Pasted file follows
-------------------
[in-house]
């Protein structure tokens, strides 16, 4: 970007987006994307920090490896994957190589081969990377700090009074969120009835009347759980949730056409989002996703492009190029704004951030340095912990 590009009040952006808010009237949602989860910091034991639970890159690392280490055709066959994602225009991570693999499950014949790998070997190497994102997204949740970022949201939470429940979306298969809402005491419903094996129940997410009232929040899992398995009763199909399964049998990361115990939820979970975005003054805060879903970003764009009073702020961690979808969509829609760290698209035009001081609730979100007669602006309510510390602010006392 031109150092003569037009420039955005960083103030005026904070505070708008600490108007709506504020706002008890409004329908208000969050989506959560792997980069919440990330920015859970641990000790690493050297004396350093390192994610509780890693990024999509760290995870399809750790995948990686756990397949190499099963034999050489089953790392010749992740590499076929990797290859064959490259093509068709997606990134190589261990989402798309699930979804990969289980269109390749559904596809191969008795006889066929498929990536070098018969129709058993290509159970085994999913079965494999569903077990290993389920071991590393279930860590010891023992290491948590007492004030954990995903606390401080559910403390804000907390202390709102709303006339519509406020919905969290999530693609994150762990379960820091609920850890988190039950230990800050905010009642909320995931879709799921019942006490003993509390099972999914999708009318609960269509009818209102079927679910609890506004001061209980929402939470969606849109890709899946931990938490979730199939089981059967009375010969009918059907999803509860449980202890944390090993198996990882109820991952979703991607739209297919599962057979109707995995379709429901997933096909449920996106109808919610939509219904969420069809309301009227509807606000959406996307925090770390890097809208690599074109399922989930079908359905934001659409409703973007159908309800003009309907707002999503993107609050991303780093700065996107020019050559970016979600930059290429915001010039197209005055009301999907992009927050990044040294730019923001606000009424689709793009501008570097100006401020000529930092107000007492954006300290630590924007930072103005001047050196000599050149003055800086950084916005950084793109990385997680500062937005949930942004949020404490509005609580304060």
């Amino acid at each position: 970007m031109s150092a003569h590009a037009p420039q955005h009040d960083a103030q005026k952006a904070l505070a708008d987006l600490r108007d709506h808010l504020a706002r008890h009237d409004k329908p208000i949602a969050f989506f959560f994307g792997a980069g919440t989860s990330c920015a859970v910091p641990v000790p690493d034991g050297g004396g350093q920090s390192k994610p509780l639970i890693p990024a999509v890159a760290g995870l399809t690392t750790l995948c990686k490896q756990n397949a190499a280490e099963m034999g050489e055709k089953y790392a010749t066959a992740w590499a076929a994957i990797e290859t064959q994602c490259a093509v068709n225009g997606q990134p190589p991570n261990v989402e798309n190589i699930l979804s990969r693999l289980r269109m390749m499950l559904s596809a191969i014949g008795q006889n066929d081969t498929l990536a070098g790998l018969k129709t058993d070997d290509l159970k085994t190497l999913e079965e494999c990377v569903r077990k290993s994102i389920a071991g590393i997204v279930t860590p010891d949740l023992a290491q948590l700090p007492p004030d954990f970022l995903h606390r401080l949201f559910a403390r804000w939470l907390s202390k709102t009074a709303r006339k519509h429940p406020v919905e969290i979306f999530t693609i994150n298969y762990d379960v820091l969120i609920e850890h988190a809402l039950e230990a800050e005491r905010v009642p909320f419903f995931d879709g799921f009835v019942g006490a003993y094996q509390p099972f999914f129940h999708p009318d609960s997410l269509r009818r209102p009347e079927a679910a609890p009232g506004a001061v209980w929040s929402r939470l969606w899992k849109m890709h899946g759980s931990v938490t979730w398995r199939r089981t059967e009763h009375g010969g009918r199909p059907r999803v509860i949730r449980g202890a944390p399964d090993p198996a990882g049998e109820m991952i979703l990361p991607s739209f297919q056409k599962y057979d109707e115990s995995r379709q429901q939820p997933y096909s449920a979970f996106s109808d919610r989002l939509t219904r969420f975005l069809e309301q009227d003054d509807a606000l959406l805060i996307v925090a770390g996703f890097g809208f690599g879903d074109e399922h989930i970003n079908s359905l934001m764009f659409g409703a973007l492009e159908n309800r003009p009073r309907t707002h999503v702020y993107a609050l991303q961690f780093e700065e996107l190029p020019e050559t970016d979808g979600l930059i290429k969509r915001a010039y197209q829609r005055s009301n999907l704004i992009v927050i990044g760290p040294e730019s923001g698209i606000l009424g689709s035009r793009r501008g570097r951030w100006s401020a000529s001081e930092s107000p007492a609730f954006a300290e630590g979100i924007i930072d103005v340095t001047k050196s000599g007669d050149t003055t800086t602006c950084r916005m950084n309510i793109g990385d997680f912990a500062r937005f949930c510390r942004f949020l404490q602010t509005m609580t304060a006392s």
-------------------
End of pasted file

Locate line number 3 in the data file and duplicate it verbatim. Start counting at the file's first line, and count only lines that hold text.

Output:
């Amino acid at each position: 970007m031109s150092a003569h590009a037009p420039q955005h009040d960083a103030q005026k952006a904070l505070a708008d987006l600490r108007d709506h808010l504020a706002r008890h009237d409004k329908p208000i949602a969050f989506f959560f994307g792997a980069g919440t989860s990330c920015a859970v910091p641990v000790p690493d034991g050297g004396g350093q920090s390192k994610p509780l639970i890693p990024a999509v890159a760290g995870l399809t690392t750790l995948c990686k490896q756990n397949a190499a280490e099963m034999g050489e055709k089953y790392a010749t066959a992740w590499a076929a994957i990797e290859t064959q994602c490259a093509v068709n225009g997606q990134p190589p991570n261990v989402e798309n190589i699930l979804s990969r693999l289980r269109m390749m499950l559904s596809a191969i014949g008795q006889n066929d081969t498929l990536a070098g790998l018969k129709t058993d070997d290509l159970k085994t190497l999913e079965e494999c990377v569903r077990k290993s994102i389920a071991g590393i997204v279930t860590p010891d949740l023992a290491q948590l700090p007492p004030d954990f970022l995903h606390r401080l949201f559910a403390r804000w939470l907390s202390k709102t009074a709303r006339k519509h429940p406020v919905e969290i979306f999530t693609i994150n298969y762990d379960v820091l969120i609920e850890h988190a809402l039950e230990a800050e005491r905010v009642p909320f419903f995931d879709g799921f009835v019942g006490a003993y094996q509390p099972f999914f129940h999708p009318d609960s997410l269509r009818r209102p009347e079927a679910a609890p009232g506004a001061v209980w929040s929402r939470l969606w899992k849109m890709h899946g759980s931990v938490t979730w398995r199939r089981t059967e009763h009375g010969g009918r199909p059907r999803v509860i949730r449980g202890a944390p399964d090993p198996a990882g049998e109820m991952i979703l990361p991607s739209f297919q056409k599962y057979d109707e115990s995995r379709q429901q939820p997933y096909s449920a979970f996106s109808d919610r989002l939509t219904r969420f975005l069809e309301q009227d003054d509807a606000l959406l805060i996307v925090a770390g996703f890097g809208f690599g879903d074109e399922h989930i970003n079908s359905l934001m764009f659409g409703a973007l492009e159908n309800r003009p009073r309907t707002h999503v702020y993107a609050l991303q961690f780093e700065e996107l190029p020019e050559t970016d979808g979600l930059i290429k969509r915001a010039y197209q829609r005055s009301n999907l704004i992009v927050i990044g760290p040294e730019s923001g698209i606000l009424g689709s035009r793009r501008g570097r951030w100006s401020a000529s001081e930092s107000p007492a609730f954006a300290e630590g979100i924007i930072d103005v340095t001047k050196s000599g007669d050149t003055t800086t602006c950084r916005m950084n309510i793109g990385d997680f912990a500062r937005f949930c510390r942004f949020l404490q602010t509005m609580t304060a006392s």